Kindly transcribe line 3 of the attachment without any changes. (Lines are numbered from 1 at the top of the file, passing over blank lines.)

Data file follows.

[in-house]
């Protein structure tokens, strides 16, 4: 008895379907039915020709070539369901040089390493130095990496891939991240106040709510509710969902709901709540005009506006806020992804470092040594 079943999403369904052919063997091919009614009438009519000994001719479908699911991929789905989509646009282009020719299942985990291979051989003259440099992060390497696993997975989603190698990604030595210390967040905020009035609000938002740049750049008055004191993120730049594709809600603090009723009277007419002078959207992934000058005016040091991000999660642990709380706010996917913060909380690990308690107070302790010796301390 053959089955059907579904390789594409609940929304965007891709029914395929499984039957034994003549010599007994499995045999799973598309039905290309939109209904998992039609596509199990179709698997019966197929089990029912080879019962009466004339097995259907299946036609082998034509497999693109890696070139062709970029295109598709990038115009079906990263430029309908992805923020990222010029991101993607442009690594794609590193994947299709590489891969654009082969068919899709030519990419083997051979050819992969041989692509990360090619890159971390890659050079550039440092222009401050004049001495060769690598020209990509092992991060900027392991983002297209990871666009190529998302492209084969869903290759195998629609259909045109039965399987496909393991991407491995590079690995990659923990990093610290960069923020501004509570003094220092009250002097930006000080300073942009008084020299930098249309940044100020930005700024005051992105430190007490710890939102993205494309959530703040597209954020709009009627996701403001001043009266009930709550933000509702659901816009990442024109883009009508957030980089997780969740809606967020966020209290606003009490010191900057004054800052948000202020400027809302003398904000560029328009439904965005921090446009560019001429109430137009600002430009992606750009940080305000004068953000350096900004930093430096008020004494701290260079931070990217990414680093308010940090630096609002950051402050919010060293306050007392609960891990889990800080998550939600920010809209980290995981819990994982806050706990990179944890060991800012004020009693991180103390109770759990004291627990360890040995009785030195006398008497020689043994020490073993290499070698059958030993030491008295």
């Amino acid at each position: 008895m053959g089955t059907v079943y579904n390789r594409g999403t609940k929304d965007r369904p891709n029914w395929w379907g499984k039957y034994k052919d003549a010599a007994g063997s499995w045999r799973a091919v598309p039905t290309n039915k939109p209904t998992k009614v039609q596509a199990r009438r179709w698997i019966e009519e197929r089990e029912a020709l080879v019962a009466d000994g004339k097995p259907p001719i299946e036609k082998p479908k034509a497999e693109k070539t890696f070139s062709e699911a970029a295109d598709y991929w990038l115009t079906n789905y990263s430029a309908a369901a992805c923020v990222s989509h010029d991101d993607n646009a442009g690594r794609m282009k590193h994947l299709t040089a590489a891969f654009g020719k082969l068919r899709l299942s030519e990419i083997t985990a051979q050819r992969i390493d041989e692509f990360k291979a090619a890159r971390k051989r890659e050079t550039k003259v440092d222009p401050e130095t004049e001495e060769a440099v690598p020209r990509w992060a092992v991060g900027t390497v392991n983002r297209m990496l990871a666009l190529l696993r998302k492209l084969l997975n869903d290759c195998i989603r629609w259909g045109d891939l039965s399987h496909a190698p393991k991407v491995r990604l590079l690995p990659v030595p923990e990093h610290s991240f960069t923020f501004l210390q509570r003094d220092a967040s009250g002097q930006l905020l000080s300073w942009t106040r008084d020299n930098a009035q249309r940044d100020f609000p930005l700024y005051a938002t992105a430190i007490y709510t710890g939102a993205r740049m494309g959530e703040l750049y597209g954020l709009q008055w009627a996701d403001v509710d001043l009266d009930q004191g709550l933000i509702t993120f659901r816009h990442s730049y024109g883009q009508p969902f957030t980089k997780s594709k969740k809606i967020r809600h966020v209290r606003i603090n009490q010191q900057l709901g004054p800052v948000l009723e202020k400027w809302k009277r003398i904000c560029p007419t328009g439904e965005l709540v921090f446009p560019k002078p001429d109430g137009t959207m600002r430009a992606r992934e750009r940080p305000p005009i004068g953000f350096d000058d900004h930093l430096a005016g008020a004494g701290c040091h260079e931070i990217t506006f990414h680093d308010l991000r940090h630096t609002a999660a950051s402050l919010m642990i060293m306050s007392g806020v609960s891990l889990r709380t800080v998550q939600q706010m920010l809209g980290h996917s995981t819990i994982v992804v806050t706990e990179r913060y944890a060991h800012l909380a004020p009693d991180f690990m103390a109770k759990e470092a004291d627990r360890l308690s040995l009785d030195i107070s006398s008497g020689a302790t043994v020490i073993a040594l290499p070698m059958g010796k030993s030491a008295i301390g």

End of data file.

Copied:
């Amino acid at each position: 008895m053959g089955t059907v079943y579904n390789r594409g999403t609940k929304d965007r369904p891709n029914w395929w379907g499984k039957y034994k052919d003549a010599a007994g063997s499995w045999r799973a091919v598309p039905t290309n039915k939109p209904t998992k009614v039609q596509a199990r009438r179709w698997i019966e009519e197929r089990e029912a020709l080879v019962a009466d000994g004339k097995p259907p001719i299946e036609k082998p479908k034509a497999e693109k070539t890696f070139s062709e699911a970029a295109d598709y991929w990038l115009t079906n789905y990263s430029a309908a369901a992805c923020v990222s989509h010029d991101d993607n646009a442009g690594r794609m282009k590193h994947l299709t040089a590489a891969f654009g020719k082969l068919r899709l299942s030519e990419i083997t985990a051979q050819r992969i390493d041989e692509f990360k291979a090619a890159r971390k051989r890659e050079t550039k003259v440092d222009p401050e130095t004049e001495e060769a440099v690598p020209r990509w992060a092992v991060g900027t390497v392991n983002r297209m990496l990871a666009l190529l696993r998302k492209l084969l997975n869903d290759c195998i989603r629609w259909g045109d891939l039965s399987h496909a190698p393991k991407v491995r990604l590079l690995p990659v030595p923990e990093h610290s991240f960069t923020f501004l210390q509570r003094d220092a967040s009250g002097q930006l905020l000080s300073w942009t106040r008084d020299n930098a009035q249309r940044d100020f609000p930005l700024y005051a938002t992105a430190i007490y709510t710890g939102a993205r740049m494309g959530e703040l750049y597209g954020l709009q008055w009627a996701d403001v509710d001043l009266d009930q004191g709550l933000i509702t993120f659901r816009h990442s730049y024109g883009q009508p969902f957030t980089k997780s594709k969740k809606i967020r809600h966020v209290r606003i603090n009490q010191q900057l709901g004054p800052v948000l009723e202020k400027w809302k009277r003398i904000c560029p007419t328009g439904e965005l709540v921090f446009p560019k002078p001429d109430g137009t959207m600002r430009a992606r992934e750009r940080p305000p005009i004068g953000f350096d000058d900004h930093l430096a005016g008020a004494g701290c040091h260079e931070i990217t506006f990414h680093d308010l991000r940090h630096t609002a999660a950051s402050l919010m642990i060293m306050s007392g806020v609960s891990l889990r709380t800080v998550q939600q706010m920010l809209g980290h996917s995981t819990i994982v992804v806050t706990e990179r913060y944890a060991h800012l909380a004020p009693d991180f690990m103390a109770k759990e470092a004291d627990r360890l308690s040995l009785d030195i107070s006398s008497g020689a302790t043994v020490i073993a040594l290499p070698m059958g010796k030993s030491a008295i301390g």